Christian Science is a set of beliefs and practices belonging to the metaphysical family of new religious movements. It was developed in 19th-century New England by Mary Baker Eddy, who argued in her book Science and Health (1875) that sickness is an illusion that can be corrected by prayer alone. The book became Christian Science's central text, along with the Bible, and by 2001 had sold over nine million copies.
|Founder||Mary Baker Eddy (1821–1910)|
|Texts||Science and Health with Key to the Scriptures by Mary Baker Eddy and Bible|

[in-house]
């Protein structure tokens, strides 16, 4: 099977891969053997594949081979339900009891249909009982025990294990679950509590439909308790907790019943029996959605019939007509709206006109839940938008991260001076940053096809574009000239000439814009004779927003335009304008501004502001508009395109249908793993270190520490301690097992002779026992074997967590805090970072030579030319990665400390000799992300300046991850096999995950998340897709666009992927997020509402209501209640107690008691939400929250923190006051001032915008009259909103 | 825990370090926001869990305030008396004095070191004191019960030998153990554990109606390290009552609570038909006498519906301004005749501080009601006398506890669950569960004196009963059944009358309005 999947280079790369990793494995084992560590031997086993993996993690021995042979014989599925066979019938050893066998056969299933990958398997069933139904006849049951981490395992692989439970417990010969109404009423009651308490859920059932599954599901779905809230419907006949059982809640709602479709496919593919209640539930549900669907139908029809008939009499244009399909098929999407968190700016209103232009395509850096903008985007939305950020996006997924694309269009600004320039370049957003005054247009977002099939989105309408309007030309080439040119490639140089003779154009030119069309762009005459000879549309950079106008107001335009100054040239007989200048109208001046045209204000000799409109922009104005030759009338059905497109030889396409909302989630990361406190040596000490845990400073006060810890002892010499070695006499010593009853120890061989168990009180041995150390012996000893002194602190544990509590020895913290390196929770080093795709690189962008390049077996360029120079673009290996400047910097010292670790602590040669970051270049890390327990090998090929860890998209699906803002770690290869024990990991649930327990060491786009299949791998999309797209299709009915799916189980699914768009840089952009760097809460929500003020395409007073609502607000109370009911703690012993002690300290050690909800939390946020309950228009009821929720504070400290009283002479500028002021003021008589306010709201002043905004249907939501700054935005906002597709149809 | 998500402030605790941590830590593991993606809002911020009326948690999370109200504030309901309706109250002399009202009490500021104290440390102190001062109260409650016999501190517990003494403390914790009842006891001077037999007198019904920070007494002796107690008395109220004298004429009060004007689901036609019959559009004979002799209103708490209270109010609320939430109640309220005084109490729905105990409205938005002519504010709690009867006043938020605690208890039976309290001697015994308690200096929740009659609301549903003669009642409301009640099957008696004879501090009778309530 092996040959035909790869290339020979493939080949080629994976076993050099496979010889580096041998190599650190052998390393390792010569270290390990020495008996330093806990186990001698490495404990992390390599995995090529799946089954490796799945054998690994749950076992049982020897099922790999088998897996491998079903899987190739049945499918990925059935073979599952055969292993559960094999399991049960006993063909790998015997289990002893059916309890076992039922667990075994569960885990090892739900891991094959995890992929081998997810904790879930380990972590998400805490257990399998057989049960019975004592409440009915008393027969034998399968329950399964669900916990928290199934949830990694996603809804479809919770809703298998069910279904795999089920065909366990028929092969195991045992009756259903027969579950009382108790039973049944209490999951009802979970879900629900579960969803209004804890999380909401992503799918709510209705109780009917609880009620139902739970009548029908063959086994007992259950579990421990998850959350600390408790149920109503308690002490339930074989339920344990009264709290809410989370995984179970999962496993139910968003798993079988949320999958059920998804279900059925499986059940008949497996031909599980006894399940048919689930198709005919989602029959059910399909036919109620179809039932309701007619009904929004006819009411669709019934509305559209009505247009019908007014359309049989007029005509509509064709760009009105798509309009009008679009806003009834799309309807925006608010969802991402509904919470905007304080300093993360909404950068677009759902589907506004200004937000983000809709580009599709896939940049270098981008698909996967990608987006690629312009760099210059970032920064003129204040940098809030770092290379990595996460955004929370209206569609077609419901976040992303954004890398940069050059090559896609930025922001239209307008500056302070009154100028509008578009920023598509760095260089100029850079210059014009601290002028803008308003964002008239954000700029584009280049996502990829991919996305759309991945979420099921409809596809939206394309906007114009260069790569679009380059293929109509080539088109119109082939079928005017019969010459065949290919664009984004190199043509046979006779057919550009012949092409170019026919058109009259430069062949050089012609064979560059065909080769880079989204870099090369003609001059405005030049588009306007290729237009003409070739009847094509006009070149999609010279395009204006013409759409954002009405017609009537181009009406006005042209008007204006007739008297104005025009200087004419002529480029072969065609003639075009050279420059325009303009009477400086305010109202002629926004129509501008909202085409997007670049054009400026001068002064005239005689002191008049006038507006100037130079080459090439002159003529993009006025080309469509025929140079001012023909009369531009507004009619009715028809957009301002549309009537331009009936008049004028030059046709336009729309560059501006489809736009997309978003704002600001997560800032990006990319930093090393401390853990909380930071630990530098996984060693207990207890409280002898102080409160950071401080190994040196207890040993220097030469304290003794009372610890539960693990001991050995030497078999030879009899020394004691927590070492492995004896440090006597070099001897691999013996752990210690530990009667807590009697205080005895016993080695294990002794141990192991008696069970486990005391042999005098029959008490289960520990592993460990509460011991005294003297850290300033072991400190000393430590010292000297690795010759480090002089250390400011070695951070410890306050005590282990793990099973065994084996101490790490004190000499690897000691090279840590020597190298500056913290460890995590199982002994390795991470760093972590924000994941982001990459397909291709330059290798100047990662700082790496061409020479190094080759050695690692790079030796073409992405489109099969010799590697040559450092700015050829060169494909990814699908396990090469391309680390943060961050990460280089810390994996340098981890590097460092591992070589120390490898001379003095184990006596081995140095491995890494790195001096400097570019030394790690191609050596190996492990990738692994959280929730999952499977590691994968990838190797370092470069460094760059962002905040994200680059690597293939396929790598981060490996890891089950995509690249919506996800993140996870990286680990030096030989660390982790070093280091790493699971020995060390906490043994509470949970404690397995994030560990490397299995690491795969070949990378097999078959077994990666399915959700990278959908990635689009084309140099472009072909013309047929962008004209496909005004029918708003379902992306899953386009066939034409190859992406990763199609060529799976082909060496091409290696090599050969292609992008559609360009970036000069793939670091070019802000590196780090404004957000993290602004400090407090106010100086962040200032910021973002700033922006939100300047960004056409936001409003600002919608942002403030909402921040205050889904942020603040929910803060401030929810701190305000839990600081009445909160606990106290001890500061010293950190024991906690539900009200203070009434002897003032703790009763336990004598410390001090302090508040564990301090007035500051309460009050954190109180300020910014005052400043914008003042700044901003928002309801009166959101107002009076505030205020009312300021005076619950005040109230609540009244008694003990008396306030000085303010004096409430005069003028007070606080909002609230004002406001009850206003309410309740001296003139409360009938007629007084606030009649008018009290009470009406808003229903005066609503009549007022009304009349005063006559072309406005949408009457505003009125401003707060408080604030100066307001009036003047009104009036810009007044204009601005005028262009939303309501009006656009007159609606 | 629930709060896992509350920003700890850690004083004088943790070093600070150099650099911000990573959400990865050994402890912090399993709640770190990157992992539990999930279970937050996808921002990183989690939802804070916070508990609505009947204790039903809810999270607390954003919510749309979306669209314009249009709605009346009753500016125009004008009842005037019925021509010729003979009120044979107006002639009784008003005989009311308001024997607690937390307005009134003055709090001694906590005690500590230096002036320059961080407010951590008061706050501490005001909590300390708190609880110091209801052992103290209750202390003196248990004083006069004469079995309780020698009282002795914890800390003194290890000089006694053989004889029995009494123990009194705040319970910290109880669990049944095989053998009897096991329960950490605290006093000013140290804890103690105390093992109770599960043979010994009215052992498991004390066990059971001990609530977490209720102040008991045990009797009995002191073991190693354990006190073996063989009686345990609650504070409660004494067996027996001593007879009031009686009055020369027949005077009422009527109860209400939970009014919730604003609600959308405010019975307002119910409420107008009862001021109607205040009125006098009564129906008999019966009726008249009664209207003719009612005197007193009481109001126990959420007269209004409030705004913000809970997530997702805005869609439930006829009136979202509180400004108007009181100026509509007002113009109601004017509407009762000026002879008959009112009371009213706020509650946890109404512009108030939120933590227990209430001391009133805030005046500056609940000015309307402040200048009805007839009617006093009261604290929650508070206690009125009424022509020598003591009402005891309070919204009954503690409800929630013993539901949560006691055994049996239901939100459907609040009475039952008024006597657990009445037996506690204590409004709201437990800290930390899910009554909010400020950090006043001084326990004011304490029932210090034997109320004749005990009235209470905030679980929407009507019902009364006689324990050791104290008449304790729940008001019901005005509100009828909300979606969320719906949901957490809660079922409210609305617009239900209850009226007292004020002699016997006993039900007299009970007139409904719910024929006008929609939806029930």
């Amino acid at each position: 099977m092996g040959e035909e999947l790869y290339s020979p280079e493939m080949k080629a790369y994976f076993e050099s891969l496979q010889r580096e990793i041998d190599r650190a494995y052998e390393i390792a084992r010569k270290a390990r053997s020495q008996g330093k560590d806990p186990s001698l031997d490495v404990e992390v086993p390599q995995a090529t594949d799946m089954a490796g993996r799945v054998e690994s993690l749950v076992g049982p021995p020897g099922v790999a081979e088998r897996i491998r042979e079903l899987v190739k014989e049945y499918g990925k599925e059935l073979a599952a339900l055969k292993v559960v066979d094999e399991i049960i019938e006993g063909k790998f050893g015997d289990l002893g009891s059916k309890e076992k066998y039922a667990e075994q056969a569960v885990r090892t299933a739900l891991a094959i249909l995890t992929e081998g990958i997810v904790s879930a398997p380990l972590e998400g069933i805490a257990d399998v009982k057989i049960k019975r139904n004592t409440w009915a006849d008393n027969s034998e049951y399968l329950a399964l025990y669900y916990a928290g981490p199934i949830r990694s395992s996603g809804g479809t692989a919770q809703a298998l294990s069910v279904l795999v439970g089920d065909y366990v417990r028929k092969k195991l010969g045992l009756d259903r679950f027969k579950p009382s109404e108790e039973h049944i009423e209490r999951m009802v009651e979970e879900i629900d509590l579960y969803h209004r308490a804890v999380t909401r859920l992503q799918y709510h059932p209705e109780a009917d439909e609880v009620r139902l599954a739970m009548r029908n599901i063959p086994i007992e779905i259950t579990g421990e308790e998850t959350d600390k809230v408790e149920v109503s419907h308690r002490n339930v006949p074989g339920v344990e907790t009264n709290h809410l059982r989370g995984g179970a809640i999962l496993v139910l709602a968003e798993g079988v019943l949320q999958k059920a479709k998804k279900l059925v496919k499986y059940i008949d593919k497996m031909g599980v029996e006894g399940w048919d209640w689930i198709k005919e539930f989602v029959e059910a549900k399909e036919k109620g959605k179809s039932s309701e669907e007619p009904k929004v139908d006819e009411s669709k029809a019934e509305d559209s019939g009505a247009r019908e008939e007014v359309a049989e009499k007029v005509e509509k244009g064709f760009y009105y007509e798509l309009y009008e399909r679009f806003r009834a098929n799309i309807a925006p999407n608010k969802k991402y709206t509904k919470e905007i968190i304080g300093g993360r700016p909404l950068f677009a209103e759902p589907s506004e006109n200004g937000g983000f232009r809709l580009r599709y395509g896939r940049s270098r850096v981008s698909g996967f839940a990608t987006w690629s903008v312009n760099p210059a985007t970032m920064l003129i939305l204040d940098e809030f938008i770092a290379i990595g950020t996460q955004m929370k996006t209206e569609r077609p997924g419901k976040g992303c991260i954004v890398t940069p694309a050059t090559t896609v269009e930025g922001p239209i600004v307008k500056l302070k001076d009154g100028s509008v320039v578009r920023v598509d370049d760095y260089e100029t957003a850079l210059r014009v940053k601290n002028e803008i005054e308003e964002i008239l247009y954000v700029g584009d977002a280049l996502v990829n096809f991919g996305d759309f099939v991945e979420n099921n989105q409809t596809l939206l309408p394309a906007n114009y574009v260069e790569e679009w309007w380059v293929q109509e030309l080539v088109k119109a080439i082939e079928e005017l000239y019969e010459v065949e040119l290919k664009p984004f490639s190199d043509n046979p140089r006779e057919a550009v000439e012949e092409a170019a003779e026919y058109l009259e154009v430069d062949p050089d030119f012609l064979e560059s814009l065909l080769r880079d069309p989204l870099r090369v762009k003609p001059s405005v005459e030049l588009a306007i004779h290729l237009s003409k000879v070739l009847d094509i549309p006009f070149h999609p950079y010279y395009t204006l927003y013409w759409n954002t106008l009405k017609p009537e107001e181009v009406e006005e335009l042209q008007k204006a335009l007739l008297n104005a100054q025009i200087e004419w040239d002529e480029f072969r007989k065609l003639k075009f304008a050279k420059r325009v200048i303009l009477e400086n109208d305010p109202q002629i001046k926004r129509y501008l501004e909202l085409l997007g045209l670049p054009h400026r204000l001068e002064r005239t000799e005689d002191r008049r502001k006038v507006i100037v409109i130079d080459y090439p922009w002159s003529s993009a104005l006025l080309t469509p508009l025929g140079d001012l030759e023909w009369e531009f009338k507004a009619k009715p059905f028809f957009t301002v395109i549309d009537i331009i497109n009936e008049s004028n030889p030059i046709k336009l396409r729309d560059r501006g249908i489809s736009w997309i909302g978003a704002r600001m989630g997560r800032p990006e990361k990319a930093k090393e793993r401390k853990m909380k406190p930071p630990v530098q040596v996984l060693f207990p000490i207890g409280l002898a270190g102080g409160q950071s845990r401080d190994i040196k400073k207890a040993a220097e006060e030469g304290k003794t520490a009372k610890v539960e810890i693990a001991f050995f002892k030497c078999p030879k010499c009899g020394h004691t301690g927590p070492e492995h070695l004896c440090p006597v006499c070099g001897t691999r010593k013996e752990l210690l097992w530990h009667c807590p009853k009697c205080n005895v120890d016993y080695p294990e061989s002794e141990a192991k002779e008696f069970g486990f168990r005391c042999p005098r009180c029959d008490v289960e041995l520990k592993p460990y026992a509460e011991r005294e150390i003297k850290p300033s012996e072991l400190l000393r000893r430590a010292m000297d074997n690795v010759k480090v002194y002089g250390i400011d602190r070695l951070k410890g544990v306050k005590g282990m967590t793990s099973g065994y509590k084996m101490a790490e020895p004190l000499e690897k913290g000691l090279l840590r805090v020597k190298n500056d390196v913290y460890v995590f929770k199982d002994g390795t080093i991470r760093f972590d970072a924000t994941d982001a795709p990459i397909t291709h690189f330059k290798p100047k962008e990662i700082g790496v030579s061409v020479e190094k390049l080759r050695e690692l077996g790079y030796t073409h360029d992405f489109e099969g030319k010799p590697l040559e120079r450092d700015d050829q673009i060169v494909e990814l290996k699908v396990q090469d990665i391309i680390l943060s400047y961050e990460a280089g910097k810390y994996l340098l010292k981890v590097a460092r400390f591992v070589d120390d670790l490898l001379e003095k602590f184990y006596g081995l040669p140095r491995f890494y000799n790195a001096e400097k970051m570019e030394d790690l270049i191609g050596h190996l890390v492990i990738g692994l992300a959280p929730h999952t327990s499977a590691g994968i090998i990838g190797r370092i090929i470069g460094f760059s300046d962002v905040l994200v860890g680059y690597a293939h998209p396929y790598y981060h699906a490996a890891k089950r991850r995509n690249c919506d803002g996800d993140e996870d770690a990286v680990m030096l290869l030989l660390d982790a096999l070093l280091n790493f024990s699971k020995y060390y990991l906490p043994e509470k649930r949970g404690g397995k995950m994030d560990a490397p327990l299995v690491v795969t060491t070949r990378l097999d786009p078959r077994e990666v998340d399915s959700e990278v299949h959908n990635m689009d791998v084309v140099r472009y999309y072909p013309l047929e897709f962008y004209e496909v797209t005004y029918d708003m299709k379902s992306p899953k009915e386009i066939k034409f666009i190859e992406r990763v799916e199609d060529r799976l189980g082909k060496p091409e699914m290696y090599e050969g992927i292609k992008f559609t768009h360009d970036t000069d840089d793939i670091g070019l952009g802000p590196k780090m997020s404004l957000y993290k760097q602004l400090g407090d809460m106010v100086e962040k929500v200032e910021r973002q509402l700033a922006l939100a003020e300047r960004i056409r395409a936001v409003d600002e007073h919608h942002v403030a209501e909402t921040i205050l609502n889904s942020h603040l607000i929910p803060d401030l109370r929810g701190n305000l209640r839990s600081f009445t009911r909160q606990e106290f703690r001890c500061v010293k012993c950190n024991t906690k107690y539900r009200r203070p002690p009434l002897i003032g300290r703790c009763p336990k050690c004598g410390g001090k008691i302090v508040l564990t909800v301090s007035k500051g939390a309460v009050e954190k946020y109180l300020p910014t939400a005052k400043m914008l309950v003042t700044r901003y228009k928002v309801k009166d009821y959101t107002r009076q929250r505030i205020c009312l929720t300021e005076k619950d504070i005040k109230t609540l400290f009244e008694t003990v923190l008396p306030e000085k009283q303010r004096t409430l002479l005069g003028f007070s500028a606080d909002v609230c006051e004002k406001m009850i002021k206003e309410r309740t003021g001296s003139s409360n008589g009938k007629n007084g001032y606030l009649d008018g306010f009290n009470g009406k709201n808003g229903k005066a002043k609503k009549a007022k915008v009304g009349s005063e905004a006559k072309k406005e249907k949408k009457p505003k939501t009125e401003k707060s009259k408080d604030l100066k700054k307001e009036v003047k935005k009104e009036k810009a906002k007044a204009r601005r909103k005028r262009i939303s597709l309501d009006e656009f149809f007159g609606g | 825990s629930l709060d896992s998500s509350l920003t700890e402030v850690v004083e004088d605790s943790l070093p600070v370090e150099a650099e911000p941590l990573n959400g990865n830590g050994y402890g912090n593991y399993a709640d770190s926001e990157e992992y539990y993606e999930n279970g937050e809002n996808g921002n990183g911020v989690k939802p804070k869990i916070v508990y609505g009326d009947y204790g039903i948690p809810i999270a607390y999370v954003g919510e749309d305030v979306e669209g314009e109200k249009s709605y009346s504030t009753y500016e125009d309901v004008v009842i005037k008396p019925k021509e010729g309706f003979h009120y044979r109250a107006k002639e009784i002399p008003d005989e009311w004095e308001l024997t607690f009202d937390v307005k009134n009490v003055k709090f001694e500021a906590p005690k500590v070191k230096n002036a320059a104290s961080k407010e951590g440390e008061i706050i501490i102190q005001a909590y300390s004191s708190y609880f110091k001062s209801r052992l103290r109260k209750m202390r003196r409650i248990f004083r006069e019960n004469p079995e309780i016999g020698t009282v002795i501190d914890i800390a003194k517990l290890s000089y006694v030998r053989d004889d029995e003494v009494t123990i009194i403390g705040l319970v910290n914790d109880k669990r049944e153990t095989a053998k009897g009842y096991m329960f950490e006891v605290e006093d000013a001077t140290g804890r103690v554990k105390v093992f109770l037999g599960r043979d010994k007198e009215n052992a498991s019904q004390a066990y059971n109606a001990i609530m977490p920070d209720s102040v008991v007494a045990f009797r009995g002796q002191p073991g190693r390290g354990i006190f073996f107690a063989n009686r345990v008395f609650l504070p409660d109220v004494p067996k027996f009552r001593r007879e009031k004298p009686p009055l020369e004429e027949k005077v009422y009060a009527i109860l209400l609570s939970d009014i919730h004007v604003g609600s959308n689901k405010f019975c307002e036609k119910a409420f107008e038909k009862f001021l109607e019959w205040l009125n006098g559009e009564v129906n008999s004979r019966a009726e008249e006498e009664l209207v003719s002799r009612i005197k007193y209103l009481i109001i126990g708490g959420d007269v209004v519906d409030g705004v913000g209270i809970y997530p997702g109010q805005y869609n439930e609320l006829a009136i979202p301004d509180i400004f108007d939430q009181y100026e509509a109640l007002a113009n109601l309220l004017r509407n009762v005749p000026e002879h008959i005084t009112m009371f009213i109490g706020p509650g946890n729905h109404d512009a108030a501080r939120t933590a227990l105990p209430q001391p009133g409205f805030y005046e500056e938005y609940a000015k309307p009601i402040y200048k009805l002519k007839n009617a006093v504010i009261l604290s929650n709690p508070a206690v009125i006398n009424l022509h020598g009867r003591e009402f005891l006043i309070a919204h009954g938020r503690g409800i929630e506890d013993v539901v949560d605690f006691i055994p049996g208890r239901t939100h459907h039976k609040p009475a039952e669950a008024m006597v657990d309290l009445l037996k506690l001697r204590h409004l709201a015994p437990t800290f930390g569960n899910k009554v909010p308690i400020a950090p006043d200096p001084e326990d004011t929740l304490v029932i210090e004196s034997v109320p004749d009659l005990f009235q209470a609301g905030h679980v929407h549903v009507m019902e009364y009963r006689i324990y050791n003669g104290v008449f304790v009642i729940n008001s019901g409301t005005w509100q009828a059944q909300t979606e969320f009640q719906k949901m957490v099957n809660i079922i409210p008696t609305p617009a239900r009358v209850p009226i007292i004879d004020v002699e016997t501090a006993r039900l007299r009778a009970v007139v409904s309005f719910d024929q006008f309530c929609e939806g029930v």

|Members||Estimated 106,000 in the United States in 1990; 400,000 worldwide in 2008, according to the church.[n 1]|
|Beliefs||"Basic teachings", Church of Christ, Scientist|
- PBS, August 2008: "The church estimates it has about 400,000 members worldwide, but independent studies put membership at around 100,000."
- "Christian Science Center Complex", Boston Landmarks Commission, Environment Department, City of Boston, January 25, 2011 (hereafter Boston Landmarks Commission 2011), pp. 6–12.
- Rodney Stark, "The Rise and Fall of Christian Science", Journal of Contemporary Religion, 13(2), 1998 (pp. 189–214), p. 191.
- Judy Valente, "Christian Science Healing", PBS, August 1, 2008.